Negligence Per Se Question

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Negligence Per Se Question

Postby Guchster » Wed Dec 14, 2011 2:05 am

This may be a stupid question, but you still have to establish causation (cause-in-fact and proximate cause) once you've determined that a D violated a statute, correct?

Part of the negligence per se analysis were trained to use was to consider whether P was person protected by statute and the type of harm she suffered was contemplated by the statute (or violation of the statute increased the risk that harm would occur). Isn't this technically a proximate cause analysis?

How would you set up an issue analysis to discuss this?
Last edited by Guchster on Wed Dec 14, 2011 2:56 am, edited 1 time in total.

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Re: Negligence Per Se Question

Postby Stringer6 » Wed Dec 14, 2011 2:22 am

Yes. Type of harm contemplated by statute = proximate cause.

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Re: Negligence Per Se Question

Postby AVBucks4239 » Wed Dec 14, 2011 1:42 pm

I was also thinking about this same question. It seems once you have established negligence per se (plaintiff suffered type of harm statute was meant to protect [foreseeable harm]/plaintiff was in the class of persons statute was meant to protect [foreseeable plaintiff]) that you've already established proximate cause.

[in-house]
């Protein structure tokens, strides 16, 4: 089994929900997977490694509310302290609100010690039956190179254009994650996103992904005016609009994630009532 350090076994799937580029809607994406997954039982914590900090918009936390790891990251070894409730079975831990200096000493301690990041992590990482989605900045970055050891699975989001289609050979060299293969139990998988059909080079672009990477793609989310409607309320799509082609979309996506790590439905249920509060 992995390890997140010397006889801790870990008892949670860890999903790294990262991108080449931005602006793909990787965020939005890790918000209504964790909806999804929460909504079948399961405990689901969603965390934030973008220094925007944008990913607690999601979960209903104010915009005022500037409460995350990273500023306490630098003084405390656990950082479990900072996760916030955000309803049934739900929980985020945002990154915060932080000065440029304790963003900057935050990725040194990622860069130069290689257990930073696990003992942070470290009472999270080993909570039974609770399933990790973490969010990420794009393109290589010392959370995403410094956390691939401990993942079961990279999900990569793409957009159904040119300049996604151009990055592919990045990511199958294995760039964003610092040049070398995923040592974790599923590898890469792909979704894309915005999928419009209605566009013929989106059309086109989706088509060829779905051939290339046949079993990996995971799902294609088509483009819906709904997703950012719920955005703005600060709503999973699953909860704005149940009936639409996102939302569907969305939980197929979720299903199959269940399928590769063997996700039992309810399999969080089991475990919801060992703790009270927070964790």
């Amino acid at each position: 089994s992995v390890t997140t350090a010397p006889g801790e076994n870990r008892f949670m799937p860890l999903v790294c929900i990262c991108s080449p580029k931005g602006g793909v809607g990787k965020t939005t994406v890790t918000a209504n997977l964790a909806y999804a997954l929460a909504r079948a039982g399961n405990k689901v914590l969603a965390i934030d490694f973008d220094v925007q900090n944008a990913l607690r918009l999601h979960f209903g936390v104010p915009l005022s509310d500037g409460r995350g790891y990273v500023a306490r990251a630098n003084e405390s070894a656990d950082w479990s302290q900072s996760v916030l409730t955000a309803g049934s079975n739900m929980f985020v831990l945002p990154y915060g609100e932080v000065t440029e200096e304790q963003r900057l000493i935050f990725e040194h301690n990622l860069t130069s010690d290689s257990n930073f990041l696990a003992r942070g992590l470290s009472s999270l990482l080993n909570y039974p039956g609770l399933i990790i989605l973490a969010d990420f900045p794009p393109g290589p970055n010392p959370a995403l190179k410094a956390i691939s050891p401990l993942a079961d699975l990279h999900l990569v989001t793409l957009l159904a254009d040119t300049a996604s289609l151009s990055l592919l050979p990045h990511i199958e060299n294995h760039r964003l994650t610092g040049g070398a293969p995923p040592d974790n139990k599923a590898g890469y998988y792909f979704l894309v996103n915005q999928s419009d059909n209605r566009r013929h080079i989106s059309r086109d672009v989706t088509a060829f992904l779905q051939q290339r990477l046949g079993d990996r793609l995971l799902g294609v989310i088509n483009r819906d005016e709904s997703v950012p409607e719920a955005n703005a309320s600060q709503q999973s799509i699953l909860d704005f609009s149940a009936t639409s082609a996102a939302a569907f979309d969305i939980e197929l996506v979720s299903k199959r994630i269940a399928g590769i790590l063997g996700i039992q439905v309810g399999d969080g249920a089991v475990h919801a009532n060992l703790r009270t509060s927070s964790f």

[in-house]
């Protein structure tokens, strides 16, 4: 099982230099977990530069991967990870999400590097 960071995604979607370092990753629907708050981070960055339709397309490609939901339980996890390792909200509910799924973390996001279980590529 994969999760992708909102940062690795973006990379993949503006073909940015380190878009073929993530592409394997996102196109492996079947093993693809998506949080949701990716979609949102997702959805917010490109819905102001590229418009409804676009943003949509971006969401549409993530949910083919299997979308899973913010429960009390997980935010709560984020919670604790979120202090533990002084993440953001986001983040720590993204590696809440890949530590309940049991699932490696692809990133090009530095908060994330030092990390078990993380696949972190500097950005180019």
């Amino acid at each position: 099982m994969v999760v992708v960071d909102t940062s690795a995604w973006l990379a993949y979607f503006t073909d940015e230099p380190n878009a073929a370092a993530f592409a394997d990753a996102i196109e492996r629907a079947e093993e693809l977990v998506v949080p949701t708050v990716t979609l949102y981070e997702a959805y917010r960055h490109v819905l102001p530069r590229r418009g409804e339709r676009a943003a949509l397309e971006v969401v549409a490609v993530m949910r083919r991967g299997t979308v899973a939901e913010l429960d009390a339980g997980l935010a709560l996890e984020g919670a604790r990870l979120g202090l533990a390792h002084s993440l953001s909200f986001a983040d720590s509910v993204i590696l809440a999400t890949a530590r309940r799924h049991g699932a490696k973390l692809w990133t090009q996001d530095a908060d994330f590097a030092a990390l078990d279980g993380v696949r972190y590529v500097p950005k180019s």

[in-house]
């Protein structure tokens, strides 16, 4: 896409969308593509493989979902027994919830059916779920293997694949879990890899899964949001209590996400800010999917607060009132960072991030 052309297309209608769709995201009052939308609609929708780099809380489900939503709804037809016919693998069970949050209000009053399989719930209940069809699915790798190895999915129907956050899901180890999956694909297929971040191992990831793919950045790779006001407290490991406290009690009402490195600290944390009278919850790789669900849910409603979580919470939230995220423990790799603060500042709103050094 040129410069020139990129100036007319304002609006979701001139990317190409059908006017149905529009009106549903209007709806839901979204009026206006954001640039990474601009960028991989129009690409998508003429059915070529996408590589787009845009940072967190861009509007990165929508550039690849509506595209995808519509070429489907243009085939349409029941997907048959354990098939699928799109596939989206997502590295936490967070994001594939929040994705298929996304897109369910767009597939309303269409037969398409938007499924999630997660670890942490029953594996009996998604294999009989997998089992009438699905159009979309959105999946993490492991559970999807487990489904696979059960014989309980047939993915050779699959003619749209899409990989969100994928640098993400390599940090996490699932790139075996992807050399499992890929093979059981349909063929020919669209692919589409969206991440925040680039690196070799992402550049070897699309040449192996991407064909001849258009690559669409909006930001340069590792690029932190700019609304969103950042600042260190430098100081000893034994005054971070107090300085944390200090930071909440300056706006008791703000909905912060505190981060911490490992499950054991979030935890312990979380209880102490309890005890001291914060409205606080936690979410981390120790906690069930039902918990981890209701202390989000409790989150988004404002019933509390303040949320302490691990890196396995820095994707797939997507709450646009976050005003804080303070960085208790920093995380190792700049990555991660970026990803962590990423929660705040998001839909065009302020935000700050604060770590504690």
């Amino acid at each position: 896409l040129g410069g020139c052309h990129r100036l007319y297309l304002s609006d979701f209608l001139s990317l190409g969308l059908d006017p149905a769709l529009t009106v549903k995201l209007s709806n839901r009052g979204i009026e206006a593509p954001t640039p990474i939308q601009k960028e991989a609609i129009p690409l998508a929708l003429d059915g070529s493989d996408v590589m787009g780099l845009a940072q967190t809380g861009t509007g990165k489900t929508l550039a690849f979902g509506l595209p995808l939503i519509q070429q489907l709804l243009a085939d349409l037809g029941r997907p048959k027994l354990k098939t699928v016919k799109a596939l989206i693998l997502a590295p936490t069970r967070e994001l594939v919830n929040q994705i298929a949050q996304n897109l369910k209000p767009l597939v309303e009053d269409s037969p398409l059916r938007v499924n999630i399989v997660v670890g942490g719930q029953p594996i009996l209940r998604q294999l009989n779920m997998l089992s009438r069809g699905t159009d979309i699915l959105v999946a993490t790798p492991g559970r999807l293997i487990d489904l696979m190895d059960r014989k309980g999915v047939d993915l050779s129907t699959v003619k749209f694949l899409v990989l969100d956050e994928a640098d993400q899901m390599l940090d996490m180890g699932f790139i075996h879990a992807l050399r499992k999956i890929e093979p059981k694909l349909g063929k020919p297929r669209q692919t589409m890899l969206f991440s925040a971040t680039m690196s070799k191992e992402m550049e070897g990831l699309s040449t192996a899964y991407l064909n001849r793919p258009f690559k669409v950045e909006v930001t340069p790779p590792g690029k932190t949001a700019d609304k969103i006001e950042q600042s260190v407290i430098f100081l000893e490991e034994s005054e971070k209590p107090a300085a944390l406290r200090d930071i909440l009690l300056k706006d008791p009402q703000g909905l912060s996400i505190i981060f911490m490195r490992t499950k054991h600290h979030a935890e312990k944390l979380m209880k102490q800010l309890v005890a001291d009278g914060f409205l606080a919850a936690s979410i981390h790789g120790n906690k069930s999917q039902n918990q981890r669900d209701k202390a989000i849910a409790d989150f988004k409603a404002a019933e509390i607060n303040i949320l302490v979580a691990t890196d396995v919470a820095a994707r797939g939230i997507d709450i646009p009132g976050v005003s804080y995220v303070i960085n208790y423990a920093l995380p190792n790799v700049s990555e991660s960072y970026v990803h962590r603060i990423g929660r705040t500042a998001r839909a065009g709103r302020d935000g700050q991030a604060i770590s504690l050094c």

So, when discussing causation, do you just discuss cause in fact, then refer the reader back to your negligence per se analysis for proximate cause?

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Re: Negligence Per Se Question

Postby Arbiter213 » Wed Dec 14, 2011 2:04 pm

They're seperate analyses with the same standard. It would be almost impossible to find negligence per se without finding proximate cause, however. So yes, you could just refer back to neg per se when you get to proximate cause.

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Re: Negligence Per Se Question

Postby sundance95 » Wed Dec 14, 2011 3:29 pm

I asked my professor about this just today; he said that while they are analogous, they are not equivalent. Further, limited statutory purpose is a question of law, while proximate cause is a question of fact.

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